Double Irish Chain

OR, What I learned from my summer quilting project.
A couple years ago now I think I made this Double Irish Chain.
I so love little tiny squares & and I love making the blocks.  This one was going to be for summer picnics in the backyard with my daughter.  ha. ha. ha.  
I just finished quilting this yesterday, Sunday.  By the time the binding was on I very nearly never wanted to see this quilt again.  You know how that is right?  Of course my daughter moved away from home this year but for me this was a personal promise that I would finish what I started! 
(no fair asking about the floating 9patch I did at the same time)
(or the Chinese Bento Box/Sashiko quilt I'm currently working on as well)
(or well... I know you know how this goes)
But here's what I learned. 
I was originally going to add hand made bias tape (in the yellow fabric) in the form of a repeating Celtic knot that I love on all those pink center areas.  I was then going to echo quilt those knots & do some fun quilting on the actual chain part of the design.
You know, doing Celtic knots is very much a process.  Creating the bias tape out of the excess material (of which there was none) then adding the self adhesion strips to it then deciding if I wanted to machine stitch it all down or hand applique...
I just lost all heart to do this after so long that I told myself I was only using that as an excuse not to finish it.  So I told myself in the mirror that I would finish this and since it was just for me anyway I could do whatever I wanted!  (I was feeling rather bullied by the whole quilt itself by then & once the real hot-flashes of menopause kicked in I grew rather surly right back)  *Que maniacal laughter*
Some in process shots. 
I decided to make it a sampler of machine quilting.  I would try out different motifs I'd never used and practice them.  Doing so in the big pink areas.  Course I didn't really plan that out very well as it's so bloody busy the thread wasn't going to be very visible from the front.  But I outsmarted myself when I used white for the backing.  I could then flip the quilt over when I got tired of all the color & just have a lovely white quilt on my bed.  I decided to use the green isacord thread for the bobbin and top stiching for those areas.  

Some shots of the back with the different motifs.  I learned a lot about feathers,
mainly I tried using different methods of free motining them on my domestic machine.  It's not easy but it is do-able.  I can tell I need lots more practice on those and while I admire the giant quilts at festival with all those glorious feathers around the borders & filling every available inch of space I won't be trying those anytime soon without a longarm. 
This motif was rather badly handled by me as I changed my mind halfway into it but I still love the look of the thing and in future will use templates to give me the perfect 'rings' I was attempting here.   What I love is the mix of the wave pattern and the rings. 
I learned to use all available scraps for making the binding.  I had some leftover piece strips and they give a charming detail to the edge treatment I think.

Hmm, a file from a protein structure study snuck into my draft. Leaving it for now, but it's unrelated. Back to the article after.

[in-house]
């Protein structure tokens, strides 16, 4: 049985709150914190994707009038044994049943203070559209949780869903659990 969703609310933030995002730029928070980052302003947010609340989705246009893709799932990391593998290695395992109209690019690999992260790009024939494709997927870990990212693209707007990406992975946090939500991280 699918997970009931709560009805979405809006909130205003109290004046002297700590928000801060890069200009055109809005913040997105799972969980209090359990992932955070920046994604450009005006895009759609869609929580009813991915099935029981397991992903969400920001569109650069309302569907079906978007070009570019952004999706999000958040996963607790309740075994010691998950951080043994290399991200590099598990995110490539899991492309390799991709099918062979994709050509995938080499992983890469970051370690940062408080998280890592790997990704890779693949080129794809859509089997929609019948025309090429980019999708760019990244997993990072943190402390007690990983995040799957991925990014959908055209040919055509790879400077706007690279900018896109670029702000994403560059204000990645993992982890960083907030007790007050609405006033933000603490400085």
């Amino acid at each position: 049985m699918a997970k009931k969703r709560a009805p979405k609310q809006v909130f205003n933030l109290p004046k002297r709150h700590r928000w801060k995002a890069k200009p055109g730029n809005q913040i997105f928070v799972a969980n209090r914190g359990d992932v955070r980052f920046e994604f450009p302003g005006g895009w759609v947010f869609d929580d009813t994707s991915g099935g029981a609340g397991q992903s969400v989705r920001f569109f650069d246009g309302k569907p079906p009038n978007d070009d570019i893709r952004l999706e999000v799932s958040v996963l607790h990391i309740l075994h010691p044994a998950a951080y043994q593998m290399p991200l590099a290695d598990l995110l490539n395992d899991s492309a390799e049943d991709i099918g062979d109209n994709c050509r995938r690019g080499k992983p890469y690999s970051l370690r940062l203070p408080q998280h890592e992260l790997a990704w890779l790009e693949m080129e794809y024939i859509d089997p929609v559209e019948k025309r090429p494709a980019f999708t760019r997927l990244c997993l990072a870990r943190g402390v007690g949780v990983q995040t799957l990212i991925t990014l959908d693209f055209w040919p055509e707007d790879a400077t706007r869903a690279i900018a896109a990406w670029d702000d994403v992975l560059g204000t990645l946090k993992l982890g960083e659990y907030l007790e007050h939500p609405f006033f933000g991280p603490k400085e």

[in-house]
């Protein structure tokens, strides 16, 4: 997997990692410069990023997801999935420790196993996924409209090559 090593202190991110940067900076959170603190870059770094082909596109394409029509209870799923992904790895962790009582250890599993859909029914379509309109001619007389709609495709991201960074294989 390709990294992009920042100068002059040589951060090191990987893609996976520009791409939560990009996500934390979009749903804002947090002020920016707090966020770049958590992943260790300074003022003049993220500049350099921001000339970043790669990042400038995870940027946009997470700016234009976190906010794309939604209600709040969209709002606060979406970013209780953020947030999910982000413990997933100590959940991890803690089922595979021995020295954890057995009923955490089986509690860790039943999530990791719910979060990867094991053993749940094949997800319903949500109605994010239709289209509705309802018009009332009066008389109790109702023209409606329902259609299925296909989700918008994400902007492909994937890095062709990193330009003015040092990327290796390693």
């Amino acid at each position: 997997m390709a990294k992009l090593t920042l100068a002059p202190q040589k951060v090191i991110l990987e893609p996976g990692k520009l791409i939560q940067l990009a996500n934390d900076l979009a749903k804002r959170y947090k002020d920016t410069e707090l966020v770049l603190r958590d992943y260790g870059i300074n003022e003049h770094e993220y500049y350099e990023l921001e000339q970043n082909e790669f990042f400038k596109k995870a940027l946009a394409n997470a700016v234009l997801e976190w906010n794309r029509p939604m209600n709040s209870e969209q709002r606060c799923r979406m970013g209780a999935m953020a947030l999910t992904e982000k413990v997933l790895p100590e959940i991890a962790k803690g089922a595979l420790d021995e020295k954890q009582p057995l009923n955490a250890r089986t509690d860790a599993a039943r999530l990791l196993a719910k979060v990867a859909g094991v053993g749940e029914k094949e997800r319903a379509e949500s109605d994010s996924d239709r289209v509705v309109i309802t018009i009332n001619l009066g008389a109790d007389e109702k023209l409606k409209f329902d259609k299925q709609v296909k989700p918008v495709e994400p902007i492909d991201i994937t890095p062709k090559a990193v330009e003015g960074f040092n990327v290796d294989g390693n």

See that border pattern ^^^
Well let me tell you what I learned about myself, my machine & using a paper sticky pattern to quilt over.
Well the very first thing I learrned about paper patterns (the kind that have sticky on the back that you lay over the material then stitch down following the dotted lines) is that they were created by soul sucking, red eyed monsters from the planet Zargon who are in leagues with the Quilt Police and who's sole purpose in life is to create perfect lines that lesser humans (esp. ones with a tad of OCD) will spend hours cryin gover, seam ripping, retistching (only to go one more inch & re-rip out) and finally in disgust: simply walking away from their machines trying to resist the urge to throw machine & quilt out the nearest window. 
Or, maybe that's just me.  *sigh*
1.  Myself,  I'm apparently not a very patient person.  I love to free motion quilt and I find that the faster I go the better.  It helps keep my 'flow' working and the lines remain smooth.  It never fails that when I slow down my lines can get all jerky looking and I start getting all nervous.  I loved creating these feathers but stitching those damnable dotted lines gave me such stress!  Never again!
It was like being back in home economics making that first wrap around skirt when I stiched all the wrong sides to each other and then when I said I kind of liked that one of the panels was backwards I incurred the wrath of my teacher telling me I was just being lazy & didn't want to rip out the seam.  (it was only later that mulit colored denim became popular so I stand by my feeling I should have left one panel reversed)   
What does it say for me doing this kind of quilting was so much easier than following lines? 
2. My Machine didn't really like it either and I think going thru that paper really can dull your needles faster than spit!
Plus then you have to rip all that paper off which is time consuming. 
After I took off the paper I realized what a crappy job I did stitching.  Since this quilt is just a practice piece I gave myself permission to be okay with that and move on.   
  Some feathery stitching.  Soooo time consuming and easy to get lost, thank heavens I was only doing a 1ft. square area at a time.  Even so it was infinitely more fun that 'following the dotted line'.   

Here it is all done. 

I hadn't pressed them all out yet as it was going straight into the washer after this photo was taken so you can see the tension in the corners. 

And  once it was out of the dryer me & Ollie had a fun time takin a nap under it.   

Even with all the imperfections, it was Puurrrrrfect for snoozin.


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